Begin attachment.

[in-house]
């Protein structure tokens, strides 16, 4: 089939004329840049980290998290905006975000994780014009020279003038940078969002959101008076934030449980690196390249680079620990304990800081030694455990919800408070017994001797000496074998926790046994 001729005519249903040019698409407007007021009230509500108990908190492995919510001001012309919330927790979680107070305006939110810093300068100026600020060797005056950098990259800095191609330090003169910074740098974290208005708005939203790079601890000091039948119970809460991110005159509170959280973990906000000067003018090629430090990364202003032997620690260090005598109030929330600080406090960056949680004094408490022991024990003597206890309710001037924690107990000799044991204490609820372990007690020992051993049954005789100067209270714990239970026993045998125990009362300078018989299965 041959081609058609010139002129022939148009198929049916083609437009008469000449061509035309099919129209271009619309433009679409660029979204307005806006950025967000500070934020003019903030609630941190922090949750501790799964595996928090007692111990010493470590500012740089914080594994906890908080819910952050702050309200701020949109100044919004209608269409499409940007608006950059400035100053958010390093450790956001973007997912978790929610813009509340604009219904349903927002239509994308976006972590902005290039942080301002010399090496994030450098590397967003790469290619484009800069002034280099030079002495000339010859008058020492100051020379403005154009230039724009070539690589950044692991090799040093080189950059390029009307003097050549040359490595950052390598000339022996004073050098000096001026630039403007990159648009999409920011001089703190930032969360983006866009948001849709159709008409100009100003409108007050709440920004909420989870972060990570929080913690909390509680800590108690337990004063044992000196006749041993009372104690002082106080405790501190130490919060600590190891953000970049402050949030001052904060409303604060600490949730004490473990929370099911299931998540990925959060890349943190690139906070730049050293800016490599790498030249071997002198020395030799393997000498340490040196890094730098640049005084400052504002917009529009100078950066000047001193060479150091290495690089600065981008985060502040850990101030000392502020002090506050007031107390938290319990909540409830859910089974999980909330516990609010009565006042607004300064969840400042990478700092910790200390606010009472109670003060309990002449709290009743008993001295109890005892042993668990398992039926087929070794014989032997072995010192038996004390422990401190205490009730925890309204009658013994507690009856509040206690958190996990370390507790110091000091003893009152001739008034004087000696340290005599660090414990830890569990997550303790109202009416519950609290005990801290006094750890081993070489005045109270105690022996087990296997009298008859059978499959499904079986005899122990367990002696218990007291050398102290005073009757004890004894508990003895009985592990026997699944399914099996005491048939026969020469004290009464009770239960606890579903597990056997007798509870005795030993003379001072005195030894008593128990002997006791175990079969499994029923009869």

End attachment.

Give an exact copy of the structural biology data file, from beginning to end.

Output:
[in-house]
């Protein structure tokens, strides 16, 4: 089939004329840049980290998290905006975000994780014009020279003038940078969002959101008076934030449980690196390249680079620990304990800081030694455990919800408070017994001797000496074998926790046994 001729005519249903040019698409407007007021009230509500108990908190492995919510001001012309919330927790979680107070305006939110810093300068100026600020060797005056950098990259800095191609330090003169910074740098974290208005708005939203790079601890000091039948119970809460991110005159509170959280973990906000000067003018090629430090990364202003032997620690260090005598109030929330600080406090960056949680004094408490022991024990003597206890309710001037924690107990000799044991204490609820372990007690020992051993049954005789100067209270714990239970026993045998125990009362300078018989299965 041959081609058609010139002129022939148009198929049916083609437009008469000449061509035309099919129209271009619309433009679409660029979204307005806006950025967000500070934020003019903030609630941190922090949750501790799964595996928090007692111990010493470590500012740089914080594994906890908080819910952050702050309200701020949109100044919004209608269409499409940007608006950059400035100053958010390093450790956001973007997912978790929610813009509340604009219904349903927002239509994308976006972590902005290039942080301002010399090496994030450098590397967003790469290619484009800069002034280099030079002495000339010859008058020492100051020379403005154009230039724009070539690589950044692991090799040093080189950059390029009307003097050549040359490595950052390598000339022996004073050098000096001026630039403007990159648009999409920011001089703190930032969360983006866009948001849709159709008409100009100003409108007050709440920004909420989870972060990570929080913690909390509680800590108690337990004063044992000196006749041993009372104690002082106080405790501190130490919060600590190891953000970049402050949030001052904060409303604060600490949730004490473990929370099911299931998540990925959060890349943190690139906070730049050293800016490599790498030249071997002198020395030799393997000498340490040196890094730098640049005084400052504002917009529009100078950066000047001193060479150091290495690089600065981008985060502040850990101030000392502020002090506050007031107390938290319990909540409830859910089974999980909330516990609010009565006042607004300064969840400042990478700092910790200390606010009472109670003060309990002449709290009743008993001295109890005892042993668990398992039926087929070794014989032997072995010192038996004390422990401190205490009730925890309204009658013994507690009856509040206690958190996990370390507790110091000091003893009152001739008034004087000696340290005599660090414990830890569990997550303790109202009416519950609290005990801290006094750890081993070489005045109270105690022996087990296997009298008859059978499959499904079986005899122990367990002696218990007291050398102290005073009757004890004894508990003895009985592990026997699944399914099996005491048939026969020469004290009464009770239960606890579903597990056997007798509870005795030993003379001072005195030894008593128990002997006791175990079969499994029923009869």